West Midlands Police Sikh Association to raise funds for charity

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Fundraising will be taking place on Sunday, January 19

Officers from West Midlands Police Sikh Association will join local children this month to help raise funds for victims of Typhoon Haiyan (Philippines).

The special New Year event hosted by local children will take place on Sunday 19 January in Wednesfield, where prayers and hymns will be sung for Khalsa Aid, a humanitarian relief charity and starts at 11.30am and will be hosted at Guru Nanak Gurudwara, Well Lane, Wednesfield.

The two hour programme will focus on simran and kirtan (Sikh meditation and hymns). Guest speakers and exhibitions will also highlight the work done so far worldwide as part of Seva (volunteering).

Acting Police Sergeant Harvinder Singh Rai from West Midlands Police, said: “Over 6,000 people died, when the typhoon hit some of the poorest regions of the Philippines. The devastation left meant a long task ahead to rebuild lives and communities – and this battle continues. At West Midlands Police Sikh Association, we want to invite you to join us at this special event or to donate directly to support the appeal.”

Ravinder Singh, Founder of Khalsa Aid, said: “For the poor, hungry and the homeless every day is a struggle. There is no special day to celebrate; the struggle to survive is 24/7, 365 days a year. In 2013, with your wonderful support Khalsa Aid changed the lives of many all over the world. Together we can and are making a huge difference to the lives of many.

“Thank you for supporting the humanitarian work of Khalsa Aid, you are all true humanitarians. May Waheguru continue to bless you all.”

In a recent message from the victims of the disaster – simply: “Happy New Year and thank you to all the Khalsa Aid donors and supporters. The people of Philippines deeply appreciate all the support provided to them by Khalsa Aid after the devastating typhoon.”

You may recall an image on CNN of a mother crying while clinging to her child during the typhoon – a woman from the UK saw this upsetting image and began a company-wide collection to help the disaster – she was contacted by a man, who was discovered to be the brother of the upset mother. Khalsa Aid tracked the upset mother and personally delivered the donations from the woman who made the appeal to her colleagues. Exclusive video from the mother and child thanking the UK and Khalsa Aid is available.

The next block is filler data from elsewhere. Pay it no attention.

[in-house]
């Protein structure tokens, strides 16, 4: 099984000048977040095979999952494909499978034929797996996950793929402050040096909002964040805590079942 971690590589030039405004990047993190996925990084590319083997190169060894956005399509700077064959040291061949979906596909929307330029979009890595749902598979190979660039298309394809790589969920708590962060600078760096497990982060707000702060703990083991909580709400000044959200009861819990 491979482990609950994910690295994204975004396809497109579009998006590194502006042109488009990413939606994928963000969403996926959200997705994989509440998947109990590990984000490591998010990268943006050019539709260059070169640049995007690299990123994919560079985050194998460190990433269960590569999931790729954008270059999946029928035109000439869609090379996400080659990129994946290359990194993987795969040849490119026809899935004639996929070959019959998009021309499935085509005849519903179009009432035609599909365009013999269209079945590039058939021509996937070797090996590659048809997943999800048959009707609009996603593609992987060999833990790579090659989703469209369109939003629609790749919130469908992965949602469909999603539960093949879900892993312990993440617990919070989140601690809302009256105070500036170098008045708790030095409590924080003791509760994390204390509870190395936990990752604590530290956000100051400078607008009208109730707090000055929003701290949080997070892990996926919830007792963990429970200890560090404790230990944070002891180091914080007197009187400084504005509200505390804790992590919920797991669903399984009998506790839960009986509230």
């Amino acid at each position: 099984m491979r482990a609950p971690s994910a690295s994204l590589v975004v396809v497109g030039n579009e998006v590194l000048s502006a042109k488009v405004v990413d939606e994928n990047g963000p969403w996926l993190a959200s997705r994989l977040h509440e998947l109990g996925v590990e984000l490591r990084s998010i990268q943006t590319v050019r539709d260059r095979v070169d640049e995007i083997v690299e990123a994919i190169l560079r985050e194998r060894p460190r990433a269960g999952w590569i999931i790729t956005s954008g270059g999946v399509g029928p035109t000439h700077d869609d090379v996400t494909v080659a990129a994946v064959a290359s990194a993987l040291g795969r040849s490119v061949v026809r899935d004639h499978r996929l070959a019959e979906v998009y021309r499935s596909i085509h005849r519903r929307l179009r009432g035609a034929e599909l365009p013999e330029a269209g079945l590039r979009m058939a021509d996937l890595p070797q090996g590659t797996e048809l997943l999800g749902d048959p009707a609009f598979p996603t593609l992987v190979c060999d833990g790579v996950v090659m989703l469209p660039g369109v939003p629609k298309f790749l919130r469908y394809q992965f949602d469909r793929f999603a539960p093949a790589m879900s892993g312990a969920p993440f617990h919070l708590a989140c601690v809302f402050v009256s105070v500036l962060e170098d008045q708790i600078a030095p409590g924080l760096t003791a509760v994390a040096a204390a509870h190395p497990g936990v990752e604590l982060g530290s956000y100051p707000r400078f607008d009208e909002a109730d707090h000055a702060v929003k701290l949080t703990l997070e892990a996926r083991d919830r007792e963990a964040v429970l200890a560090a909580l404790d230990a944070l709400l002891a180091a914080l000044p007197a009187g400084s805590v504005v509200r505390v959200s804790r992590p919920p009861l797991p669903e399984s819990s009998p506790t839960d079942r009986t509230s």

Khalsa Aid has ‘adopted’ a small town on the coast called San Dionisio, in the province of Iloilo. This town was badly hit by the Typhoon and over 90% locals have been affected. Khalsa Aid set up a semi-permanent base in a nearby town and are work closely with the local community. Khalsa Aid has been able to source aid materials and skilled labour at a competitive price in the local market and has commissioned a group of local carpenters to build new boats for the victims so that they can get back on their feet and start earning a living. On 20 December 2013, the first Khalsa Aid built boat was ready to go to sea (images are available). Khalsa Aid will also assist the locals with the clear up operation and supply building materials for the rebuilds and repairs to the damaged homes


Khalsa Aid is committed to selfless seva (service) through Humanitarian Aid work. Drawing inspiration from Guru Gobind Singh Ji who taught to “recognise the entire human race as one”. Khalsa Aid volunteers are deployed immediately wherever in the world humanitarian aid is needed, providing relief assistance to victims of disasters, wars, and other tragic events around the world. The UK registered charity established in 1999 and is an international non-profit aid and relief organisation

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